Advanced Programming Concepts

You are here

Credits
6
Department
CS
Types
Specialization complementary (Software Engineering)
Requirements
  • Prerequisite: PROP
  • Prerequisite: IES

Teachers

Person in charge

  • Jordi Delgado Pin ( )

Weekly hours

Theory
2
Problems
0
Laboratory
2
Guided learning
0.4
Autonomous learning
5.6

Competences

Transversal Competences

Teamwork

  • G5 - To be capable to work as a team member, being just one more member or performing management tasks, with the finality of contributing to develop projects in a pragmatic way and with responsibility sense; to assume compromises taking into account the available resources.
    • G5.2 - To plan the objectives, operation rules, responsibilities, agenda and review procedure of the work. To identify conflicts, negotiate and solve them in a effective way. To adapt oneself to different kinds of groups (big/small, technical/mixed, same space/at distance). To interact efficiently and promote the participation with other group members.

Technical Competences of each Specialization

Software engineering specialization

  • CES1 - To develop, maintain and evaluate software services and systems which satisfy all user requirements, which behave reliably and efficiently, with a reasonable development and maintenance and which satisfy the rules for quality applying the theories, principles, methods and practices of Software Engineering.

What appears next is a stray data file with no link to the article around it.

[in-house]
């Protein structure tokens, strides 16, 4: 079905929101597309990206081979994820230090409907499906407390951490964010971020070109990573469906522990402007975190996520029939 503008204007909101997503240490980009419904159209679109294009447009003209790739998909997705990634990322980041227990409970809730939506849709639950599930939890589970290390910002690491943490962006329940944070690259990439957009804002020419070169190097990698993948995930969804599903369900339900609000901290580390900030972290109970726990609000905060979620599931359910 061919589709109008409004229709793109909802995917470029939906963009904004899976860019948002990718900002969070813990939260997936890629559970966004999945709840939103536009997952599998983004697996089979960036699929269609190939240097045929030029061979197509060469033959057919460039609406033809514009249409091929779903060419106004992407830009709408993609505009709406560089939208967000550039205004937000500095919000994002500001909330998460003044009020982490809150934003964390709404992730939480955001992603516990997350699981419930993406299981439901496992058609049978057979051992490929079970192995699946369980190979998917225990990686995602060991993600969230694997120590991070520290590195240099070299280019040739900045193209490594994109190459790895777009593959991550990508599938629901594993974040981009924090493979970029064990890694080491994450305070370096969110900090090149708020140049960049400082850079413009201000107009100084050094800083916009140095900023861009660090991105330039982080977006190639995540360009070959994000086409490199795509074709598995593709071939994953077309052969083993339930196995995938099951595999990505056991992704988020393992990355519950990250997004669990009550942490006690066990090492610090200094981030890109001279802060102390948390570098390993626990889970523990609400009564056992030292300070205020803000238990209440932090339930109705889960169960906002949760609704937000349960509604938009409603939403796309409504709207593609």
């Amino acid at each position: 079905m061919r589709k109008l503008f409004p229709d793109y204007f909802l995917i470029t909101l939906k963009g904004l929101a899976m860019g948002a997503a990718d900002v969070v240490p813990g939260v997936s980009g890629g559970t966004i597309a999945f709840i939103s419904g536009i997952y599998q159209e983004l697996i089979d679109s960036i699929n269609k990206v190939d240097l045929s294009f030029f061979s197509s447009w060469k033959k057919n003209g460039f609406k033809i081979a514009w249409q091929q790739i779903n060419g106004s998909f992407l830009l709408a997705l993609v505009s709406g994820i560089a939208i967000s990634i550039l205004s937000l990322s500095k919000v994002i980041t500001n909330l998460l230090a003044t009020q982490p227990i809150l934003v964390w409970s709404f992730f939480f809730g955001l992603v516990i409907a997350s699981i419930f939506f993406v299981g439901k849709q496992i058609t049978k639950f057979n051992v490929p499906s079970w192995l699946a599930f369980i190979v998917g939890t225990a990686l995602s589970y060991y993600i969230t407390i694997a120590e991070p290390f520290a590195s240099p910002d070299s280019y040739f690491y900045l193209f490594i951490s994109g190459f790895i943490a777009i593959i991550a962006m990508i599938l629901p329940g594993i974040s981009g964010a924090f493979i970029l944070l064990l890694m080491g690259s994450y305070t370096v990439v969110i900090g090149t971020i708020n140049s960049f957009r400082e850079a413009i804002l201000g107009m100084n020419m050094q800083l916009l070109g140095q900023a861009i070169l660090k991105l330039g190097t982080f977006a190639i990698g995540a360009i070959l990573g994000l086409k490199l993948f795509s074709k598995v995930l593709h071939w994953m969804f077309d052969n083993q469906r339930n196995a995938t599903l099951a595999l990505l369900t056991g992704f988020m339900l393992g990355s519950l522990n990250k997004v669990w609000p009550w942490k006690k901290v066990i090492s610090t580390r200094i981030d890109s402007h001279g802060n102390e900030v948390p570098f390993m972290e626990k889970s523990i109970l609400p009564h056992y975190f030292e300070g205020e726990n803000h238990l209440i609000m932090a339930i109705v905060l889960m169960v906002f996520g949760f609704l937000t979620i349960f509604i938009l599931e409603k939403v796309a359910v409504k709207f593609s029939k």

• CES1.1 - To develop, maintain and evaluate complex and/or critical software systems and services.
    • CES1.3 - To identify, evaluate and manage potential risks related to software building which could arise.
    • CES1.7 - To control the quality and design tests in the software production

Objectives

  1. Review the concepts of object-oriented programming in order to ensure a common knowledge base from which to proceed with the specific subject matter of the course and to know a dynamic and object oriented programming language such as Smalltalk.
    Related competences: CES1.1, CES1.3, CES1.7,
  2. Learn the basics of computational reflection, so that the student is able to understand how these concepts are implemented in different programming languages
    Related competences: CES1.1, CES1.3, CES1.7,
  3. Knowing how computational reflection is implemented in Java and Smalltalk: accessing and modifying members of classes at runtime, creating code at runtime, etc..
    Related competences: CES1.1, CES1.3, CES1.7,
  4. Being able to develop a computer program of small-middle size that uses reflection techniques
    Related competences: CES1.1, G5.2, CES1.7,
  5. Learn the basic concepts of aspect oriented programming, so that the student is able to understand how these concepts are implemented in different programming languages
    Related competences: CES1.1, CES1.3,
  6. Learn AspectJ, an implementation of AOP for Java and delve into details of a specific implementation of the concepts learned.
    Related competences: CES1.1, CES1.3, CES1.7,
  7. Learn the basic concepts of prototype based programming, so that the student is able to understand how these concepts are implemented in different programming languages
    Related competences: CES1.1, CES1.3, CES1.7,
  8. Learn a language based on prototypes so that the student is able to get the general concepts in a concrete implementation (presumably this would be JavaScript or Self)
    Related competences: CES1.1, CES1.3,
  9. Knowing what a closure is and some techniques associated with their use.
    Related competences: CES1.1, CES1.3,

Contents

  1. Review of object oriented programming and Introduction to Smalltalk
    Philosophy and origins. Encapsulation, members private / (protected) / public, inheritance, polymorphism, early / late binding. Patterns. Smalltalk, learning the language and the Pharo environment.
  2. Reflection: General concepts